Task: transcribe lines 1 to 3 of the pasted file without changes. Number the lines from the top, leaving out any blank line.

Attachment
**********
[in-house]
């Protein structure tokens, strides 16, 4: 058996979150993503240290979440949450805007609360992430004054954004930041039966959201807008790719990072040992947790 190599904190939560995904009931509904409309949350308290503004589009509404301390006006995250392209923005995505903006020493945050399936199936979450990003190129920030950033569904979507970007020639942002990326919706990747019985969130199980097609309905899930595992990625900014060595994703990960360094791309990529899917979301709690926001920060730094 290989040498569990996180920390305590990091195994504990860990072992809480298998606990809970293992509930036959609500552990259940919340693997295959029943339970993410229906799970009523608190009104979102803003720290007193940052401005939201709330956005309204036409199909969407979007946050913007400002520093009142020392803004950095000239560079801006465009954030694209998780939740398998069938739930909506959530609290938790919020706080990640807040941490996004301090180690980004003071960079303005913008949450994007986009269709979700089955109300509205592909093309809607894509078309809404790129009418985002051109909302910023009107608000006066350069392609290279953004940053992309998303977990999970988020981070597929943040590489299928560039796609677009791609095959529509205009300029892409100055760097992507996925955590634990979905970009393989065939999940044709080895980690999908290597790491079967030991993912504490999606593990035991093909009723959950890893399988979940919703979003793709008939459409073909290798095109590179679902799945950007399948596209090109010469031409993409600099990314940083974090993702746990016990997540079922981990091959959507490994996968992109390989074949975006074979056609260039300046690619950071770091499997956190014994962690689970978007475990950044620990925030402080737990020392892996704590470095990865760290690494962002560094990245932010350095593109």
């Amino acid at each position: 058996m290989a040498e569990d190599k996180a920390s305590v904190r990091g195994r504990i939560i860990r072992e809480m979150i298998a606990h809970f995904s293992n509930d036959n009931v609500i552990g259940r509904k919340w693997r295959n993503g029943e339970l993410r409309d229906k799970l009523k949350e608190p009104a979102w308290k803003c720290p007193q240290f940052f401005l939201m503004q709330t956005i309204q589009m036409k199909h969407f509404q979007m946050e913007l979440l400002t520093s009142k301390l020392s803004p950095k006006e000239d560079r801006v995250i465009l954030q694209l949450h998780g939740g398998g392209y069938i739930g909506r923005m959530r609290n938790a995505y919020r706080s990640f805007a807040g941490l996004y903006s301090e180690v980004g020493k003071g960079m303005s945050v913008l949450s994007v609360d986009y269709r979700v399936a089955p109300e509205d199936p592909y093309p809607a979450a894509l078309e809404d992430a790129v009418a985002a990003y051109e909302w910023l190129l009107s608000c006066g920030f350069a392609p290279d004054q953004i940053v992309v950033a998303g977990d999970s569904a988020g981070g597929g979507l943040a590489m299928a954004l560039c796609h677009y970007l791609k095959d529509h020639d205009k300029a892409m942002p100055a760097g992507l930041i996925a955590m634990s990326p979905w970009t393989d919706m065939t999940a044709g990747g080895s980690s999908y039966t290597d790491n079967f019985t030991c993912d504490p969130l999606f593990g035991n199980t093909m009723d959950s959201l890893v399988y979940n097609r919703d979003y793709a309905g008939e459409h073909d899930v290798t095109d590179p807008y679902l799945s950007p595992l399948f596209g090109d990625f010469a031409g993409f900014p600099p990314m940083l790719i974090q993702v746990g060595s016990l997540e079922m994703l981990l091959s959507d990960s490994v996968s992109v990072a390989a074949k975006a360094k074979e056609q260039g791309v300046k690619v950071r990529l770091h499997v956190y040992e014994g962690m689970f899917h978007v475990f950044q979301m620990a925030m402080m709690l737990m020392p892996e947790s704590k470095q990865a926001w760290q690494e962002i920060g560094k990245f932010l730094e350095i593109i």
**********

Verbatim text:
[in-house]
């Protein structure tokens, strides 16, 4: 058996979150993503240290979440949450805007609360992430004054954004930041039966959201807008790719990072040992947790 190599904190939560995904009931509904409309949350308290503004589009509404301390006006995250392209923005995505903006020493945050399936199936979450990003190129920030950033569904979507970007020639942002990326919706990747019985969130199980097609309905899930595992990625900014060595994703990960360094791309990529899917979301709690926001920060730094 290989040498569990996180920390305590990091195994504990860990072992809480298998606990809970293992509930036959609500552990259940919340693997295959029943339970993410229906799970009523608190009104979102803003720290007193940052401005939201709330956005309204036409199909969407979007946050913007400002520093009142020392803004950095000239560079801006465009954030694209998780939740398998069938739930909506959530609290938790919020706080990640807040941490996004301090180690980004003071960079303005913008949450994007986009269709979700089955109300509205592909093309809607894509078309809404790129009418985002051109909302910023009107608000006066350069392609290279953004940053992309998303977990999970988020981070597929943040590489299928560039796609677009791609095959529509205009300029892409100055760097992507996925955590634990979905970009393989065939999940044709080895980690999908290597790491079967030991993912504490999606593990035991093909009723959950890893399988979940919703979003793709008939459409073909290798095109590179679902799945950007399948596209090109010469031409993409600099990314940083974090993702746990016990997540079922981990091959959507490994996968992109390989074949975006074979056609260039300046690619950071770091499997956190014994962690689970978007475990950044620990925030402080737990020392892996704590470095990865760290690494962002560094990245932010350095593109």
């Amino acid at each position: 058996m290989a040498e569990d190599k996180a920390s305590v904190r990091g195994r504990i939560i860990r072992e809480m979150i298998a606990h809970f995904s293992n509930d036959n009931v609500i552990g259940r509904k919340w693997r295959n993503g029943e339970l993410r409309d229906k799970l009523k949350e608190p009104a979102w308290k803003c720290p007193q240290f940052f401005l939201m503004q709330t956005i309204q589009m036409k199909h969407f509404q979007m946050e913007l979440l400002t520093s009142k301390l020392s803004p950095k006006e000239d560079r801006v995250i465009l954030q694209l949450h998780g939740g398998g392209y069938i739930g909506r923005m959530r609290n938790a995505y919020r706080s990640f805007a807040g941490l996004y903006s301090e180690v980004g020493k003071g960079m303005s945050v913008l949450s994007v609360d986009y269709r979700v399936a089955p109300e509205d199936p592909y093309p809607a979450a894509l078309e809404d992430a790129v009418a985002a990003y051109e909302w910023l190129l009107s608000c006066g920030f350069a392609p290279d004054q953004i940053v992309v950033a998303g977990d999970s569904a988020g981070g597929g979507l943040a590489m299928a954004l560039c796609h677009y970007l791609k095959d529509h020639d205009k300029a892409m942002p100055a760097g992507l930041i996925a955590m634990s990326p979905w970009t393989d919706m065939t999940a044709g990747g080895s980690s999908y039966t290597d790491n079967f019985t030991c993912d504490p969130l999606f593990g035991n199980t093909m009723d959950s959201l890893v399988y979940n097609r919703d979003y793709a309905g008939e459409h073909d899930v290798t095109d590179p807008y679902l799945s950007p595992l399948f596209g090109d990625f010469a031409g993409f900014p600099p990314m940083l790719i974090q993702v746990g060595s016990l997540e079922m994703l981990l091959s959507d990960s490994v996968s992109v990072a390989a074949k975006a360094k074979e056609q260039g791309v300046k690619v950071r990529l770091h499997v956190y040992e014994g962690m689970f899917h978007v475990f950044q979301m620990a925030m402080m709690l737990m020392p892996e947790s704590k470095q990865a926001w760290q690494e962002i920060g560094k990245f932010l730094e350095i593109i």